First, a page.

A candidate who successfully submits enough petitioning signatures but fails to earn at least 10 percent of votes in the state assembly is automatically eliminated from primary contention, according to Secretary of State communications director Lynn Bartels. A candidate could still run as a write-in, Bartels added.

Sondermann said that in this case, it’s a minimal risk.

“The risk is very low,” Sondermann said. “Even in a worst-case scenario, Polis (can earn) 10 percent.”

The caucus process also poses some possible challenges for candidates, which are the primary reasons Mitchell, Stapleton and Robinson are favoring the petitioning process, Wadhams said. Voters attending caucuses tend to lean farther the from political center.

“These are your hardcore activists, these aren’t your run-of-the-mill (voters),” Wadhams said.

Delegates chosen to represent their precinct will vote at county conventions that must take place by March 31. Those delegates select representatives for the state assembly, which takes place April 14. The assembly in April will include votes for state office including governor, attorney general and treasurer.

So the assembly in April is a key date for candidates who focused on earning the party’s primary nomination through the caucus process. A candidate must earn at least 30 percent of the votes at the state assembly to appear on the primary election ballot. Wadhams said this means that three candidates could theoretically earn enough votes to appear on the ballot, but that’s highly unlikely. Two candidates earning enough votes is the most likely outcome.

Coffman — who originally sought ballot access through petitions but recently abandoned that strategy — is the most likely candidate to secure a primary ballot appearance through the state assembly, Wadhams said, in part because she’s a statewide elected official. Coffman’s office confirmed in an email that she’s pursing ballot access through the assembly process.

There’s always a chance for an upset. Wadhams said that it’s possible another candidate delivers a stirring speech, for example, shifting support.

“Anything can happen at the state assembly,” Wadhams said in an email.

Why are so many people running for governor?

The crowded gubernatorial race is reflective of a national trend, University of Denver professor Seth Masket said. Masket is also director at DU’s Center on American Politics.

“This is happening all over the country. We’re seeing a record number of people running for office,” Masket said.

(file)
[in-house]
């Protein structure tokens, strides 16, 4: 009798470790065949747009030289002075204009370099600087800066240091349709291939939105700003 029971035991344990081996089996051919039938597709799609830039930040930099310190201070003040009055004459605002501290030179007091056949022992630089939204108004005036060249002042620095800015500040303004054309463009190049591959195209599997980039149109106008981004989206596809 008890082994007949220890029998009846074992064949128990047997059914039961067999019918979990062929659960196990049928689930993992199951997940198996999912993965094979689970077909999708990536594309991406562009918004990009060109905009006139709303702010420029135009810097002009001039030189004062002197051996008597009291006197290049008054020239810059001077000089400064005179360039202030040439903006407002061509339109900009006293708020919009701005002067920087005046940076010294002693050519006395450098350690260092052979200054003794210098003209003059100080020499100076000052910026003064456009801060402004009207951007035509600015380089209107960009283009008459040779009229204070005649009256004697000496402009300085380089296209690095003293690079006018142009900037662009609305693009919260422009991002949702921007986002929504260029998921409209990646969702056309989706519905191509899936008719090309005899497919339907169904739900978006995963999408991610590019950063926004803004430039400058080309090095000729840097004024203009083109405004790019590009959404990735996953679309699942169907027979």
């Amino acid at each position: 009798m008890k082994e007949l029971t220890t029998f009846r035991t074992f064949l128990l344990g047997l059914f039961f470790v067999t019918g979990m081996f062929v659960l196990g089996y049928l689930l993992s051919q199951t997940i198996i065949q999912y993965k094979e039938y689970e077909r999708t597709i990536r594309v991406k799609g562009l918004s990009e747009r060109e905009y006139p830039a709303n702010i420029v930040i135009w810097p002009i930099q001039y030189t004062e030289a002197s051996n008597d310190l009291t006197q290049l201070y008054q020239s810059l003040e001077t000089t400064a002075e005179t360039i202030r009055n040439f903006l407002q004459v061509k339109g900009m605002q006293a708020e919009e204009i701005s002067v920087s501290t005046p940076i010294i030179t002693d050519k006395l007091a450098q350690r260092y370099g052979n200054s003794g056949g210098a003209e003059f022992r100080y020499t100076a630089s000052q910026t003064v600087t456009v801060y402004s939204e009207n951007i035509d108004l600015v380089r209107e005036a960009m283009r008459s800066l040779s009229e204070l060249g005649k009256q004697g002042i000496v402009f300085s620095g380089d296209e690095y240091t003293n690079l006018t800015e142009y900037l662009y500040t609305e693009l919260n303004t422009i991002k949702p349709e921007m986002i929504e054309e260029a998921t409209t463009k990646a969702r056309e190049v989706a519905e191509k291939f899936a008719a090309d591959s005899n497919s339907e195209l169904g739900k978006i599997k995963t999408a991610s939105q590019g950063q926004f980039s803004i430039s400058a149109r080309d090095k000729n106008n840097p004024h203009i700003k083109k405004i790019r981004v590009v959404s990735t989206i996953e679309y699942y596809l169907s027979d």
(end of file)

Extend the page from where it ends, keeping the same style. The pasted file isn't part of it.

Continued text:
The trend is especially true for Democrats, who Masket said appear motivated by “national events,” (or Trump, for short).

“(It’s) got them energized, animated,” Masket said. “Democrats are seeing the fruits of that, in that you get a lot of people interested. Simultaneously to that, I think that the kind of messages of party leaders aren’t being taken as seriously as they used to.”

Having so many candidates could be beneficial to Polis, since multiple candidates can help create more division and provide him with a better path toward winning, Masket said.

In Colorado, there haven’t been any major candidate shake-ups in the gubernatorial race apart from Republican and former Congressman Tom Tancredo’s decision to drop out of the race in January. Democratic hopeful Mike Johnston made a splash last week when he became the first candidate to submit nomination petitions, according to Colorado Politics. Johnston followed up the feat with a 30-second video ad calling out gun lobbyists and calling for the ban of military-style firearms, just two weeks after the high school shooting in Parkland, Florida.

Here’s who’s still running, according to the Secretary of State’s website.

Democrats
Renee Evette Blanchard
Adam Garrity
Noel Ginsburg
Moses Carmen Humes
Mike Johnston
Cary Kennedy
Donna Lynne
Jared Polis
Michael Erwin Schroeder
Erik Monroe Underwood

Republicans
Stephen Barlock
Erich Daniel Braun
Cynthia Coffman
Lew Gaiter
Teri Kear
Greg Lopez
Victor Mitchell
Doug Robinson
Jim Lennart Rundberg
Walker Stapleton